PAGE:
I’ll be honest… Being highly organized is not my strong suit. My desk (and the surrounding area) is chronically messy. I told myself at the start of last school year that I’d put everything back in its place and leave my desk clean every night before I left, in an attempt to be more neat and tidy. I’m not sure why I thought that’d last more than two weeks (because it didn’t), but hey, at least I tried. Even with my coworkers right there, cheering me on, asking every few days how it was going and encouraging me to keep it up, I STILL couldn’t keep it going for any prolonged period of time. It’s just not in my nature, I guess. In my defense, though, among the piles of papers in and on top of my desk, I still generally know where things are… an “organized mess” if you will.
That being said, I’ve tried a number of ways to try and be more efficient and organized with my data collection. This is the one area that I would REALLY like to be more organized in, so I don’t just have pieces of scrap paper shoved into a folder or binder, and then have to waste precious time transferring over to the actual data sheets. But, I think I’ve finally found a method that works really well for me!
What I started with…
My first year, I started off with a log sheet from grad school, but soon adopted another method from a coworker– instead of 1 page listing all the goals, each goal had a separate page within the binder.
Lesson plan/data collection together– two for one!
Another method I tried last school year, that I found that I really liked as far as ease of use for group data collection and for daily Medicaid billing, was this document, from Public School SLP:
I added an extra column on the end for data. It was super easy to sit down at the end of each morning/afternoon and flip through each page and enter in the daily logs for my Medicaid kids. BUT, it’s not really conducive to tracking data for each individual child across multiple sessions; I was stuck with a big packet with EVERY kid’s data when I tried to look back at an individual child’s data/progress. So, while it worked well for a lesson plan document, it didn’t quite work out as well as I had envisioned for data keeping.
… and finally ended up with!
This is the data sheet I’m currently using. Grab an editable version here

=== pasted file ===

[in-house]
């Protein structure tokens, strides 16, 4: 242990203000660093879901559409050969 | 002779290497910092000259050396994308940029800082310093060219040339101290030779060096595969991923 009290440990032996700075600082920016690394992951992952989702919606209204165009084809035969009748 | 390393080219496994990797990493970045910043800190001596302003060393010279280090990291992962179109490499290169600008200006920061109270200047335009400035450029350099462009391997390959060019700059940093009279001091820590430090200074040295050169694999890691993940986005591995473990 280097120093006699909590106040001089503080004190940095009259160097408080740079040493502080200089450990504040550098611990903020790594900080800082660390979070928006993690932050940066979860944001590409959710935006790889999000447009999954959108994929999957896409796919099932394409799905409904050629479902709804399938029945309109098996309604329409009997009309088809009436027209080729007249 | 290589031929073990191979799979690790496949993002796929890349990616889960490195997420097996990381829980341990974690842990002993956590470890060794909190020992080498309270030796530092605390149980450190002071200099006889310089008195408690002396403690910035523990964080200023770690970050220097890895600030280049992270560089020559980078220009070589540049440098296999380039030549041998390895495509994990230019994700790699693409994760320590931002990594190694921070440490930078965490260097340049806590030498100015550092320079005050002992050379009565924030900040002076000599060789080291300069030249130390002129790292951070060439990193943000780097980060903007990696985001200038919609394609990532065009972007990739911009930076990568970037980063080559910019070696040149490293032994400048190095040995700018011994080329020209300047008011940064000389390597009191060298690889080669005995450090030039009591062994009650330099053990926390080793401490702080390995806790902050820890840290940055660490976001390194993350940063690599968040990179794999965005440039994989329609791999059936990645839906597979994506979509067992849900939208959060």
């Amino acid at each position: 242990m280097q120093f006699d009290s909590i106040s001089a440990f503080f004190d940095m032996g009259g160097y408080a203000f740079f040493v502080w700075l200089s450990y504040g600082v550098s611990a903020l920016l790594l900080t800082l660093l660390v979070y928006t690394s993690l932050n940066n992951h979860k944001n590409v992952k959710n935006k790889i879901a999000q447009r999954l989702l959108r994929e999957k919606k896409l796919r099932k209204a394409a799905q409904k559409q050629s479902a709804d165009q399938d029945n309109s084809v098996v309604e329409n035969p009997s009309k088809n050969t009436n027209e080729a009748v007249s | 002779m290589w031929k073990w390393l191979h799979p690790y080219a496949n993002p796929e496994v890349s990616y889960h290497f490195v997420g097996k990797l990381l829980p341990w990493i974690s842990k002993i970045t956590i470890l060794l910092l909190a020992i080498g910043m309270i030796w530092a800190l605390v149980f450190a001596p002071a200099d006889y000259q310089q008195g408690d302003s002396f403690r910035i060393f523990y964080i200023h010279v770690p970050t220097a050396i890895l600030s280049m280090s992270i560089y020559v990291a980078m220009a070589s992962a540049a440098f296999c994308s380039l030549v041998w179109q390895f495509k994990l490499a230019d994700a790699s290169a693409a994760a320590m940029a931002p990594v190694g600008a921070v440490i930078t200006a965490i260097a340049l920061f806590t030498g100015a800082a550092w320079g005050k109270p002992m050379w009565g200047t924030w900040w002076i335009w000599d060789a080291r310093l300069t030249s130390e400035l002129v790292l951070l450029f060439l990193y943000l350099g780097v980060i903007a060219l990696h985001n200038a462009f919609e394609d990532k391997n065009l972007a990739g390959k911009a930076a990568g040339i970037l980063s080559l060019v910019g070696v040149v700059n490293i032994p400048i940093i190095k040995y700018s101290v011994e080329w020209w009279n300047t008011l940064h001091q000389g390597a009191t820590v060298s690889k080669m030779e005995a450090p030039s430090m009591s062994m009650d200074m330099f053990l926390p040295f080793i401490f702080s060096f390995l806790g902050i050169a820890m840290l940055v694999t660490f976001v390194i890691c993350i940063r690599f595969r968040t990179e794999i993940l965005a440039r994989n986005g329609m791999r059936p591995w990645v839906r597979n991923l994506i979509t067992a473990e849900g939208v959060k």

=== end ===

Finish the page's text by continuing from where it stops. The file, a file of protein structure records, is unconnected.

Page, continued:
It’s probably similar to many other SLP’s data sheets.. but one thing I do differently from most other data sheets I’ve seen, is that instead of just minutes, I put the actual time on there (i.e. 1230-1245 rather than “15m”). This just makes it easier for me for Medicaid billing– I don’t have to flip back and forth between my data sheets and my schedule– especially because my schedule in preschool is changing constantly with all of the new evaluations from screenings and infant/toddler transitions. If I’m doing Medicaid for a kid 3 weeks back, their current time slot on my schedule may not be the same time I saw them 3 weeks ago!
I keep my data sheets in folders instead of binders– I’ve tried the binder thing, and it just didn’t work for me. Also included in their folders are language/fluency/intelligibility sample forms.
The language sample form is front/back and has 50 lines total. The blue form is for intelligibility or fluency samples, and each set of boxes has 100 spots for +/- so each sample is based off 100 words. Makes for quicker and easier division! 🙂
I also have these forms in their folder, from Playing With Words 365– Grab them here and here
|Data sheet for Cycles for my phonological
|This is one I haven’t used yet, but plan to put in each kid’s folder this school year.. a great visual of progress on goals to show parents at conference or annual IEP time!|
So that’s my method to the madness– what I’ve tried and what works best for me! Check out the original link up post at Crazy Speech World (by clicking on the first image at the top of this post) to see what methods other SLPs are using!